LSU FACES brings human remains back to life

by Troy Gaulden

The Louisiana State University Forensic Anthropology and Computer Enhancement Services (FACES) Laboratory provides a unique perspective of the human face.

LSU FACES Imaging Specialist Eileen Barrow works on a clay facial reconstruction | Photo by Troy Gaulden

LSU FACES assists law enforcement agencies with the recovery and identification of human remains while running a Louisiana missing and unidentified database.

The lab consists of seven women and several graduate assistants.  The imaging specialists use the actual skulls from victims, tissue markers and clay to reconstruct faces.  In addition, Photoshop is used to give the faces a more realistic look.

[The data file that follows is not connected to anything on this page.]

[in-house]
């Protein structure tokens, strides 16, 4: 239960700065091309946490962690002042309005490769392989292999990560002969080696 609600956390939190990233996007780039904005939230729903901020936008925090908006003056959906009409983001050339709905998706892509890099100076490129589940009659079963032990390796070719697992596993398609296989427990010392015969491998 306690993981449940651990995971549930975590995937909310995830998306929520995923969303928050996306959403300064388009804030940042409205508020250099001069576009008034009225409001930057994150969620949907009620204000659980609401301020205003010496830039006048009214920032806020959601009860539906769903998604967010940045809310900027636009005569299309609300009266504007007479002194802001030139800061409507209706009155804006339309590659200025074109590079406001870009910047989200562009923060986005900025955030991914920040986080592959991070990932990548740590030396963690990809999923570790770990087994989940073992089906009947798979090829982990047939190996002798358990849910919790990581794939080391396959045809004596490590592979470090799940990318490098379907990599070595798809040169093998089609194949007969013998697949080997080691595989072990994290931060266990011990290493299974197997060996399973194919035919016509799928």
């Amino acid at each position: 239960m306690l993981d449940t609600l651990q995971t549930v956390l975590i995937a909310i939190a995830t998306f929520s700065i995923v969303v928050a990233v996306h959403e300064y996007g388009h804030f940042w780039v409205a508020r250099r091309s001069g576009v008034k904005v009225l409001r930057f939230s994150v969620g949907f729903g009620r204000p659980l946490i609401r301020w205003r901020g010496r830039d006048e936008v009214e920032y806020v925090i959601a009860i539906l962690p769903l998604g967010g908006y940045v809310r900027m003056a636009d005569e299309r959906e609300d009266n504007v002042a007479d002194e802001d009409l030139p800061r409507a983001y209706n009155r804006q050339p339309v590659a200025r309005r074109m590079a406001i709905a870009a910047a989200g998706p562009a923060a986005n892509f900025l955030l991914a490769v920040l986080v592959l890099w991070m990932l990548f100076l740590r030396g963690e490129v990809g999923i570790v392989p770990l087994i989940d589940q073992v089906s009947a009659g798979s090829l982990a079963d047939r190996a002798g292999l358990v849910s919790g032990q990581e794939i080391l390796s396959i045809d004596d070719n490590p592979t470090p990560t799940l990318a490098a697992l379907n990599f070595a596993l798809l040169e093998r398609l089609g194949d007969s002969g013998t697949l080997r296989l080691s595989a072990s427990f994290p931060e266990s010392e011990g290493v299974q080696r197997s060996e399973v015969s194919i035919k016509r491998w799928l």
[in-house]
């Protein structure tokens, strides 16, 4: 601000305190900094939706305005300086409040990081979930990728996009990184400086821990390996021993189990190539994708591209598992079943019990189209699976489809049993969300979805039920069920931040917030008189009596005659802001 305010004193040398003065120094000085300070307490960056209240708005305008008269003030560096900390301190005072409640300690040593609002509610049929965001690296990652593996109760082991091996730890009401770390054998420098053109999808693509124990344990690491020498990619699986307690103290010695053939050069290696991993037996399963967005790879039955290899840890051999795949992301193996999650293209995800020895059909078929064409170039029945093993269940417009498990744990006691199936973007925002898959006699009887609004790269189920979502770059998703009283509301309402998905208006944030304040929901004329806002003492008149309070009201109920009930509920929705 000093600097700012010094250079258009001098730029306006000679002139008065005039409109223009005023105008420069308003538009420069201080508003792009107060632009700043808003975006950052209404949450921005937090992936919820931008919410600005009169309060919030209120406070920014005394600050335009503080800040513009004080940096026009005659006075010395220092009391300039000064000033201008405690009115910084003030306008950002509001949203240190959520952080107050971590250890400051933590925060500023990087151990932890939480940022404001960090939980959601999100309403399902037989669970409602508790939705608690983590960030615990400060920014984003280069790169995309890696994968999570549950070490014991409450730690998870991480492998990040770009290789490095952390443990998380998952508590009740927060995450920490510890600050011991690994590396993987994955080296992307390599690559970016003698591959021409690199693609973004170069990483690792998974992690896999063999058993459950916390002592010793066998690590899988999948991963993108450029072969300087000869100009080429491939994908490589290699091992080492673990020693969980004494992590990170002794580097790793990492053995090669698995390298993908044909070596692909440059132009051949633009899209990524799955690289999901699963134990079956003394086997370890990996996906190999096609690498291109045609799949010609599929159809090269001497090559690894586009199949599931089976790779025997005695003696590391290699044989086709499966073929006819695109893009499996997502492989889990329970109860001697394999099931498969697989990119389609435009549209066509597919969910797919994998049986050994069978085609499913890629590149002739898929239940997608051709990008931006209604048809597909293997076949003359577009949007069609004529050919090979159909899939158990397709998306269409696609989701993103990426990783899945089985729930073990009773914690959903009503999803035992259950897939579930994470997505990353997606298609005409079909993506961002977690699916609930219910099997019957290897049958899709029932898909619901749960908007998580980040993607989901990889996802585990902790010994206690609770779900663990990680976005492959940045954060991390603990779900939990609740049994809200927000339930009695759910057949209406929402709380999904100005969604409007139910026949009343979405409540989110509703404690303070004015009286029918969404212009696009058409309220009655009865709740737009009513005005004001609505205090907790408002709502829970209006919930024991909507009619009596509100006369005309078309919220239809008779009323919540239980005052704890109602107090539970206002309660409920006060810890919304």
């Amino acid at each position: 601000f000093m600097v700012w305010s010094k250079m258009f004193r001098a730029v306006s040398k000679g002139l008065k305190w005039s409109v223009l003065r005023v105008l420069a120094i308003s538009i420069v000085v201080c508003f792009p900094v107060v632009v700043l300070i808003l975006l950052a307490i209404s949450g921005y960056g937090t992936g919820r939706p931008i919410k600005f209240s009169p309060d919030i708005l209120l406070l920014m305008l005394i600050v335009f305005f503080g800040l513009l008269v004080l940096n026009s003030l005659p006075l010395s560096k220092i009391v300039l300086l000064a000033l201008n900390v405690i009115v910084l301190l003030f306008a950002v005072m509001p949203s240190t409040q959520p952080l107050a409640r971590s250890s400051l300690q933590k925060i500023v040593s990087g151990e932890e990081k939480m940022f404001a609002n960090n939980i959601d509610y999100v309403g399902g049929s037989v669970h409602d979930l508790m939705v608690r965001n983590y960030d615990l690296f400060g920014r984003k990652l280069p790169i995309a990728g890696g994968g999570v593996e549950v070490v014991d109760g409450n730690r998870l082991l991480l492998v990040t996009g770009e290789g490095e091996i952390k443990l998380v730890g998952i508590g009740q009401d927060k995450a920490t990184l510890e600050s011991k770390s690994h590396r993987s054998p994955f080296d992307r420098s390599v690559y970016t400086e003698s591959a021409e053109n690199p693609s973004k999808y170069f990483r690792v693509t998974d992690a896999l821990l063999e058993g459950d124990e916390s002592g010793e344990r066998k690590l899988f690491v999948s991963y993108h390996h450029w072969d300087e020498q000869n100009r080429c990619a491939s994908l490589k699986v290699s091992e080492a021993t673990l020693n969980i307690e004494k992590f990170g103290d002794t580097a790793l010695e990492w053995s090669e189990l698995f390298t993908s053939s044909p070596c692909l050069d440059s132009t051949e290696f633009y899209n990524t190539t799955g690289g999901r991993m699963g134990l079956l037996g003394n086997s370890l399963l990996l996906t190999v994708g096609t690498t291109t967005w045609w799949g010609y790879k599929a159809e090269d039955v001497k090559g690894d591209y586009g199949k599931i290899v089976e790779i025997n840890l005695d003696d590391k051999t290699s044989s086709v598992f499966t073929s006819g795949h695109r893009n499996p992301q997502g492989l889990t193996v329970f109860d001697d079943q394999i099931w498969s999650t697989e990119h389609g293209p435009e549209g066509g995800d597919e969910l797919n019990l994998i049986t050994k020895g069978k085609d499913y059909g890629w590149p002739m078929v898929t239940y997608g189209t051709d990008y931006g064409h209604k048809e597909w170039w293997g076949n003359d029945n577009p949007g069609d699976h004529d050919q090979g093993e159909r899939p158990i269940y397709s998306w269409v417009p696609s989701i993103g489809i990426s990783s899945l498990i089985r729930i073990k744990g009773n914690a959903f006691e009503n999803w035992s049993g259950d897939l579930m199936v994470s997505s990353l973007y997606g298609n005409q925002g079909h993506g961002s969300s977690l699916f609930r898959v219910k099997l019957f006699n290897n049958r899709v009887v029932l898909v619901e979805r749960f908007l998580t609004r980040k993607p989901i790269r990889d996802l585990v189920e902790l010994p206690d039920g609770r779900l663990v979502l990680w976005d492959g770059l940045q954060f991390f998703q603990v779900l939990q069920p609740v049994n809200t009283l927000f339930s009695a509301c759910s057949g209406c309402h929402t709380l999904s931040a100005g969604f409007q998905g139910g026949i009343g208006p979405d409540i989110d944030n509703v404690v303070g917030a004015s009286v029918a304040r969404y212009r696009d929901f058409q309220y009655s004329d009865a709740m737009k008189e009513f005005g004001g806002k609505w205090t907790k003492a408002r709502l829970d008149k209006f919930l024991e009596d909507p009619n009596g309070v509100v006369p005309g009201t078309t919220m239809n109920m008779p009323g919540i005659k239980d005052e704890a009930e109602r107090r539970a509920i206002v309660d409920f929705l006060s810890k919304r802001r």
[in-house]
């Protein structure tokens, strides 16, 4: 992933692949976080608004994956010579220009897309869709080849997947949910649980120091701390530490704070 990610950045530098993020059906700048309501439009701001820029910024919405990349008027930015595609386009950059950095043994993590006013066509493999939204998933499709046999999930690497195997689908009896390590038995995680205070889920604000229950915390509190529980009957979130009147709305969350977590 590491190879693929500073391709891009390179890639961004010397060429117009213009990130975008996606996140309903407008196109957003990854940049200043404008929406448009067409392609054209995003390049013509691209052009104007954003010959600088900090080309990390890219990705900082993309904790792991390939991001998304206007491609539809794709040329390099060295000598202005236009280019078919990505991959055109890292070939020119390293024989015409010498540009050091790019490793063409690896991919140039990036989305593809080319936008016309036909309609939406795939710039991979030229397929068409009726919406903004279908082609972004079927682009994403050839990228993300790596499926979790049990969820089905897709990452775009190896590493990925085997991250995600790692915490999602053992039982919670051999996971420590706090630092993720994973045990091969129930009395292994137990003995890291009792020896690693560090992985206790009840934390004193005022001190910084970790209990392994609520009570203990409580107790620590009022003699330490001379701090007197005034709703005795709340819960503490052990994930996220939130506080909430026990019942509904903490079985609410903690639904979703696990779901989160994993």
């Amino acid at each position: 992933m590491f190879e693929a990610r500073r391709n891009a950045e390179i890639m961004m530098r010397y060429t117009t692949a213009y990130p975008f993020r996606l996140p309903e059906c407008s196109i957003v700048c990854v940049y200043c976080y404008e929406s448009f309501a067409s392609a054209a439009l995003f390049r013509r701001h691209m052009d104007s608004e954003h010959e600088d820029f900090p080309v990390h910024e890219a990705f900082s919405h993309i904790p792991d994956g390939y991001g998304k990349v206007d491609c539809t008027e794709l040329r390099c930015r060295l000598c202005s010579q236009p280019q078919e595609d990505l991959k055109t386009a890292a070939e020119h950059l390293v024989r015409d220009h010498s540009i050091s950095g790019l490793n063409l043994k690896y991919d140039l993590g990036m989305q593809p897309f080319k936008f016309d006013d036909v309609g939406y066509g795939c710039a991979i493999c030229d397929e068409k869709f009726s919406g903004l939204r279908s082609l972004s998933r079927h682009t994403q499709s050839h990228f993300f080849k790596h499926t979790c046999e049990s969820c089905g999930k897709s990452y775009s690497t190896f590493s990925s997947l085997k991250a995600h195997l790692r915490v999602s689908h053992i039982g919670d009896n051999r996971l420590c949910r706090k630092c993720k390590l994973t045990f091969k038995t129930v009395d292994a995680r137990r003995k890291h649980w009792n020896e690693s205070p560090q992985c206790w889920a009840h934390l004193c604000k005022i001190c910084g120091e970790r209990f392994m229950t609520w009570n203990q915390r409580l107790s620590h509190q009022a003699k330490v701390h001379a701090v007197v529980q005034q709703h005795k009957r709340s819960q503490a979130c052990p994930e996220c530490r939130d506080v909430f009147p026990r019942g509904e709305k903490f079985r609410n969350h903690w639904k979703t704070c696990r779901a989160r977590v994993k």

According to Mary Manhein, Director of LSU FACES Laboratory, you do not need a degree in forensic science specifically to get a job as a forensic investigator.  Manhein suggests that students who are interested in the field should get a graduate degree, because forensic science is a very popular and competitive field.

LSU currently offers forensic science courses to graduate students and graduating seniors, but that is about to change.  According to Manhein, the LSU Department of Geography & Anthropology will offer a general education course in forensic anthropology (ANTH 2014) in the Spring 2012 semester.

For a timeline of other FACES lab events click here.

Mary Manhein on facial reconstruction:
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